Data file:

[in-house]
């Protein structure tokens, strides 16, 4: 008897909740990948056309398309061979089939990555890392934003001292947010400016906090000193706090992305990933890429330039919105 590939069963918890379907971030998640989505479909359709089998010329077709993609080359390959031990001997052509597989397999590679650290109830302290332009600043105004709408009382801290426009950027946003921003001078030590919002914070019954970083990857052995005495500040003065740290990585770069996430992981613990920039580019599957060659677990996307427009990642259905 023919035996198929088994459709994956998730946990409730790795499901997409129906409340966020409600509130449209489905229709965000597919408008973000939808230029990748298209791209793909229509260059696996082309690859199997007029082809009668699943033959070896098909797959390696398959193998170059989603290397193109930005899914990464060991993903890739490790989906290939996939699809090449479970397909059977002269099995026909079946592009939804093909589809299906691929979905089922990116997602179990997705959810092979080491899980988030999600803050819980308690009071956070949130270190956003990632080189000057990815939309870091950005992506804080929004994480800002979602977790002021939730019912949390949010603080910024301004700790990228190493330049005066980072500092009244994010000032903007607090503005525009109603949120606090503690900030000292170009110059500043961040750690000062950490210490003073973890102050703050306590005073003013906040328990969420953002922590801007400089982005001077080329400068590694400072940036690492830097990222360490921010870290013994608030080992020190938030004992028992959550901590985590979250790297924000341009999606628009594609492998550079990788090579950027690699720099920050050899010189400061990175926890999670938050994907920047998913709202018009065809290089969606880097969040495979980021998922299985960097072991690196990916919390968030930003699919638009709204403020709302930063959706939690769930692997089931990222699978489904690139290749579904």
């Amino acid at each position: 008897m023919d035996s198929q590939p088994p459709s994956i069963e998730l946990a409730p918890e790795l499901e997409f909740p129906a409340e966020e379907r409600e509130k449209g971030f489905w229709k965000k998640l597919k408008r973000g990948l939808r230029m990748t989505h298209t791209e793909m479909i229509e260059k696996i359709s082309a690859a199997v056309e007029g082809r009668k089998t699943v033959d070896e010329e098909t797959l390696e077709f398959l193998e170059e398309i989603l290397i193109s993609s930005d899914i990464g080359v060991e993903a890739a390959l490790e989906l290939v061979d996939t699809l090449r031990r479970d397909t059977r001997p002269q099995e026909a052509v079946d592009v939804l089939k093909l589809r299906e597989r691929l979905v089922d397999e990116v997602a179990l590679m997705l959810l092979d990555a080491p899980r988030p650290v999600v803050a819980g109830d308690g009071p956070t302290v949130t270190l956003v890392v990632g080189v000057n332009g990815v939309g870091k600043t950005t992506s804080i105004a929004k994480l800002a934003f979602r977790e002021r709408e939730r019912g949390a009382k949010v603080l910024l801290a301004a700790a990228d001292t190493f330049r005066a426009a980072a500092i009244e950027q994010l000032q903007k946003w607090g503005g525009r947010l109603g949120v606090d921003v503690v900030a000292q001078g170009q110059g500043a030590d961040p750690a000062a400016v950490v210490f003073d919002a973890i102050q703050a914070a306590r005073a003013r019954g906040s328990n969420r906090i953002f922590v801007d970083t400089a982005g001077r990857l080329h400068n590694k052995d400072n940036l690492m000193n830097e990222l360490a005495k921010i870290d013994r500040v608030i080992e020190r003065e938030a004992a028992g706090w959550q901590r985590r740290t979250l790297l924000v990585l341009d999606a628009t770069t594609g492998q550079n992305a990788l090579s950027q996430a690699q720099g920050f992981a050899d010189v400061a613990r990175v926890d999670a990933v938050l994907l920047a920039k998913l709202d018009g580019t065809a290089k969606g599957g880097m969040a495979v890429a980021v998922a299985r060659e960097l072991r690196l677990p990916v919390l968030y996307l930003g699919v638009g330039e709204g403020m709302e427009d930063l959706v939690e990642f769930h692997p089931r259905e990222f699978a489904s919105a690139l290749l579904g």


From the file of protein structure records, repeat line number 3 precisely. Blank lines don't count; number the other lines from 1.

């Amino acid at each position: 008897m023919d035996s198929q590939p088994p459709s994956i069963e998730l946990a409730p918890e790795l499901e997409f909740p129906a409340e966020e379907r409600e509130k449209g971030f489905w229709k965000k998640l597919k408008r973000g990948l939808r230029m990748t989505h298209t791209e793909m479909i229509e260059k696996i359709s082309a690859a199997v056309e007029g082809r009668k089998t699943v033959d070896e010329e098909t797959l390696e077709f398959l193998e170059e398309i989603l290397i193109s993609s930005d899914i990464g080359v060991e993903a890739a390959l490790e989906l290939v061979d996939t699809l090449r031990r479970d397909t059977r001997p002269q099995e026909a052509v079946d592009v939804l089939k093909l589809r299906e597989r691929l979905v089922d397999e990116v997602a179990l590679m997705l959810l092979d990555a080491p899980r988030p650290v999600v803050a819980g109830d308690g009071p956070t302290v949130t270190l956003v890392v990632g080189v000057n332009g990815v939309g870091k600043t950005t992506s804080i105004a929004k994480l800002a934003f979602r977790e002021r709408e939730r019912g949390a009382k949010v603080l910024l801290a301004a700790a990228d001292t190493f330049r005066a426009a980072a500092i009244e950027q994010l000032q903007k946003w607090g503005g525009r947010l109603g949120v606090d921003v503690v900030a000292q001078g170009q110059g500043a030590d961040p750690a000062a400016v950490v210490f003073d919002a973890i102050q703050a914070a306590r005073a003013r019954g906040s328990n969420r906090i953002f922590v801007d970083t400089a982005g001077r990857l080329h400068n590694k052995d400072n940036l690492m000193n830097e990222l360490a005495k921010i870290d013994r500040v608030i080992e020190r003065e938030a004992a028992g706090w959550q901590r985590r740290t979250l790297l924000v990585l341009d999606a628009t770069t594609g492998q550079n992305a990788l090579s950027q996430a690699q720099g920050f992981a050899d010189v400061a613990r990175v926890d999670a990933v938050l994907l920047a920039k998913l709202d018009g580019t065809a290089k969606g599957g880097m969040a495979v890429a980021v998922a299985r060659e960097l072991r690196l677990p990916v919390l968030y996307l930003g699919v638009g330039e709204g403020m709302e427009d930063l959706v939690e990642f769930h692997p089931r259905e990222f699978a489904s919105a690139l290749l579904g």